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57 Years of Motorcycles (And Counting)

57 Years of Motorcycles (And Counting)

The Many Motorcycles of Michael Scott

Michael Scott is one of the earliest and longest-active readers of YouMotorcycle.com. I got a message from him this morning listing all of the various motorcycles he’s owned over the past 57 years, dating back to when he was just a fourteen year old hooligan. This was a little gem of history that I just had to ask his permission to share. Maybe some of you have owned some of these bikes too, if so, let us know in the Comments section below.

Without further ado, in his own words, here’s the email from Michael.

First bike I ever owned, a Francis Barnett (250 Villiers-powered, sgl cyl 2-stroke). I bought mine used…WELL used, back in 1961 when I lived on the farm and was 14 years old. I had been saving for a horse but I must have figured I got SEVERAL horses for the price of one, by buying the bike instead. (To say nothing of the added bonus of no daily “chores” to perform, like grooming and feeding. Just top ‘er up with gas and oil about once a week and ride my brains out on the back 40!)

Francis Barnett - 250 Villiers-powered - sgl cyl 2-stroke

Next up, was a Honda CB160 (twin, 4-stroke) This was my first street-legal bike. Made me “big man on campus” in Grade 11 & 12. I got my driver’s licence on the day I turned 16 and bought my spanking new Honda the following summer. Several of my friends were still “getting along” with step-through 90’s, so I definitely had the upper hand in the “looking cool” department.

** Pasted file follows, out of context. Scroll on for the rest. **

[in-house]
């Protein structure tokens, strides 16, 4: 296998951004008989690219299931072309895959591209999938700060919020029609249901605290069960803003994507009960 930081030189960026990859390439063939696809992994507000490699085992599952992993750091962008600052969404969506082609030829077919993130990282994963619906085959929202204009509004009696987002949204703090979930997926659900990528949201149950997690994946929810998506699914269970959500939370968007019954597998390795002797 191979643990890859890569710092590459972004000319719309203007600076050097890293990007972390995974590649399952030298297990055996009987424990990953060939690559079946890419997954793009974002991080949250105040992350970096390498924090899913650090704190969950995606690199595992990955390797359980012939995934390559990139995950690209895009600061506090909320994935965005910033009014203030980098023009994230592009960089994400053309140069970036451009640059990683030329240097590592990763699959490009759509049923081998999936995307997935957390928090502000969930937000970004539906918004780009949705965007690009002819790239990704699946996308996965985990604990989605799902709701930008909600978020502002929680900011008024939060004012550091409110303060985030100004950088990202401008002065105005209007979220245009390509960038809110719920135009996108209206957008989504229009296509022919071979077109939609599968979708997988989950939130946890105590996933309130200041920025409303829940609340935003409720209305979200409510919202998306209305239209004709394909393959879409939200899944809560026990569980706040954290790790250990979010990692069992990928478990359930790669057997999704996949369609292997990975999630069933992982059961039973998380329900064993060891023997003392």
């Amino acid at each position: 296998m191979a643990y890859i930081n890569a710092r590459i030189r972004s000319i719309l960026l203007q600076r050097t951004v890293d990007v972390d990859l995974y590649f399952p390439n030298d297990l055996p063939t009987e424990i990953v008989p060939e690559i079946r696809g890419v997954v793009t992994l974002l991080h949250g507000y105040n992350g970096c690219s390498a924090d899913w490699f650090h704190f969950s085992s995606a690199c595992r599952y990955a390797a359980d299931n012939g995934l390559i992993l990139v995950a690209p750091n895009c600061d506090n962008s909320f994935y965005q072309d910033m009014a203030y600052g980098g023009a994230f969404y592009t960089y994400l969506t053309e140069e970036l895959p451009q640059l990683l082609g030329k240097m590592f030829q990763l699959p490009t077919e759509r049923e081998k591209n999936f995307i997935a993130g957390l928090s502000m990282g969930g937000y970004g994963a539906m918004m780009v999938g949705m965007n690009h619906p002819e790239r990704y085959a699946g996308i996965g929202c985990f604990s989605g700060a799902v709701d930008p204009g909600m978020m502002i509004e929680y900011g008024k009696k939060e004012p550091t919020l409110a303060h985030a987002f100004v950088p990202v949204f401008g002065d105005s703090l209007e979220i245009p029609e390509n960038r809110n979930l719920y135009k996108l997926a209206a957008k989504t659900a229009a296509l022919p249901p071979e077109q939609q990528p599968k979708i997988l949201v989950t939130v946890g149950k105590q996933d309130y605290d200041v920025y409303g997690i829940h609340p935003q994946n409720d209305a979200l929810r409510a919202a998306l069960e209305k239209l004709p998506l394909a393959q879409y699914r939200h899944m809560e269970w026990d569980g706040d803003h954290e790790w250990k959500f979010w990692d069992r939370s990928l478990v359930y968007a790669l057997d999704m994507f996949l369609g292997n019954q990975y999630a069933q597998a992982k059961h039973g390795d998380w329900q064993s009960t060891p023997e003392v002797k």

Honda CB 160
Dad asked if he could take it for a spin on the first day, and promptly dropped it right in our driveway! Too much front brake on the gravel lane! Talk about embarrassed. He was a very accomplished rider, but on British stuff, where you had to grab a handful if you wanted to stop!

So, the Honda was my “daily commuter” (except in Winter, of course), but naturally, I needed something for the track! That’s where my Bultaco Pursang came into the picture.

Bultaco Pursang

This was way before the Internet or Bike Trader came into existence, so I don’t know how I found the Pursang for sale “way over” in Toronto. Possibly I saw it in a classified ad in the CMA Newsletter. Regardless, it was off to the Big Smoke (maybe small smoke back in the ’70’s) to pick up the new, but used, bike of my dreams…of the moment!

This was my entry into the whacky world of 250 Junior Motocross racing! In retrospect, it was probably also the beginnings of my lumbar disk compression and vertebral collapse, eventually requiring spinal fusion. Oh well, it was fun at the time!

Suzuki TS250